Then came American Life’s title track, a confrontational song about Madonna herself – all the thing’s she has tried to be and so on. It does feature a rap section featuring a bit about Mini Coopers which caused quite a lot of people to dismiss it, but it is certainly an interesting single. There was controversy with the accompanying video, which featured scenes of war – spectacularly for the first time Madonna capitulation and re-edited the video.
The song (and in fact the whole album) also sought to damn the Material Girl reputation she had previously had, and had a down with money attitude as a whole. This sort of thing (by which I mean “rich people singing about how money doesn’t bring you happiness”) is never going to sit well with the masses who are going to point at how much money she does have. It’s easy for her to say, although Madonna herself was quite defensive on this point, asking “who better to say”.
The American Life album sees Madonna apparently backed into a corner – which is odd considering the position she claimed immediately before. Perhaps it was the rise of the Britney’s and Christina’s (both of whom she performed Like A Virgin with in a memorable MTV performance) did make her seem more threatened. There is certainly a confrontational bent to American Life.
I think retrospectively, American Life is neither the masterpiece you might want to reclaim it as, nor as bad as was claimed at the time. The main problem is that it doesn’t have as many memorable tunes on as her previous records. For Madonna’s fans though, it is a more interesting look at her psyche than Music was.
Confessions on a Dance Floor (2005)
Madonna followed the whole American Life controversies with a bizarre remix album (Remixed and Revisited) which featured four remixes from American Life, an old remix of Into the Groove and the MTV performance with Britney and Christina, it was an odd way to celebrate 20 years of releasing music. She would find her feet though, just as the faithful might have worried about her, with her underrated Confessions on a Dance Floor. After the politiking of American Life, Confessions is a return to Madonna embracing pop, and for the first time in a long time, dance music.
The ABBA-sampling Hung Up was a brilliant jump-off track, and one of Madonna’s best ever singles. The same could be said of Sorry (which reached No 1 in the UK) which called to mind Madonna’s older disco work with a nod and wink (as opposed to Hung Up’s very much of-the-minute feel).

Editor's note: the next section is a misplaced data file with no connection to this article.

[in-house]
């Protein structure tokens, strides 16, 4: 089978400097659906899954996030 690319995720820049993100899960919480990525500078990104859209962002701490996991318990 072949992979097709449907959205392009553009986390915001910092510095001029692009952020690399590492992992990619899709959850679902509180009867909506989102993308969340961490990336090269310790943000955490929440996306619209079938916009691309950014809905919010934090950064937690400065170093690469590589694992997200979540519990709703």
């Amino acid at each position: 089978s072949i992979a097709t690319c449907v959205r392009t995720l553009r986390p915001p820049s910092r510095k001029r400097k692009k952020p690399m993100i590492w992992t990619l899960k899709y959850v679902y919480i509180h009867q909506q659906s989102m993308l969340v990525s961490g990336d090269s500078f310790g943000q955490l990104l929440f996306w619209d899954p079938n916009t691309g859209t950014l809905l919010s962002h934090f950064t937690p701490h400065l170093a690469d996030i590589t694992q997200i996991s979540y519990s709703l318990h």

The record is paced brilliantly. So often with albums about dancing, they feel a bit phoney and forgettable by the end, but credit must go to producer Stuart Price who pitches it perfectly. True it is Madonna embracing her own history two – Hung Up contains a nod to Love Song her duet with Prince, How High references two songs on Music, while Jump is meant to be a sequel to Keep it Together. In the 00s, a decade of postmodern consumption of the past (especially the 1980s) in a lot of ways, Confessions made perfect sense.It already, just six years on, seems a forgotten gem in Madonna’s cannon. Certainly her best record of the decade, perhaps its dancefloorisms have made it appear forgettable, but it is a record that deserves rediscovery.
Hard Candy (2008)
Perhaps the first album of Madonna’s where she feels out of touch. Whereas when Music embraced the modern, she seemed like a loved Godmother of Pop, by this point she appeared to have a mutton-dressed-as-lamb vibe about her – not helped by the odd album art.
Still the young superstars qued up to appear on it – Justin Timberlake popped up on 4 minutes (inevitably a single) while most of the production was taken up by The Neptunes. Clearly this was an attempt to attract the “urban” market (the album was originally going to be called Black Madonna, before Madonna realised that this might cause some controversy. Something that wouldn’t have stopped her in 1988, clearly).
If you can see past the obvious cynicism, and look past the production, which rather than being groundbreaking Madonna at her best, sounds like every other Neptunes produced record from the era, there is a decent pop record hiding underneath.
4 Minutes is in context of Madonna’s career, oddly leftfield sounding but a good pop song in its own right, Kanye West pops up for a memorable cameo on Beat Goes On, Miles Away sounds very much like a good pop single from 2008.
But therein lies the problem. I suspect, a bit like Music, Madonna’s leaning on the contemporary for this album will make it date much faster than some of the albums around it. When she is at her best she has an oddly timeless quality, and I don’t think Hard Candy has that, it fills a gap in her career, but nobody involved in the album is doing the best stuff they have ever done.
Madonna saw out the rest of the decade with various live albums and best ofs, apparently content to sit on her legacy. She went through a divorce with Guy Richie in the later half of the decade, which may (or may not) inform the next record, and has spent a few years putting together W.E, a film about Wallis Simpson. March will bring M.D.N.A, Madonna’s 12th studio album, and will see the return to the studio of William Orbit. Maybe it is too much to suggest those ingredients are going to produce another Ray of Light, but another good Madonna album will make the world a better place.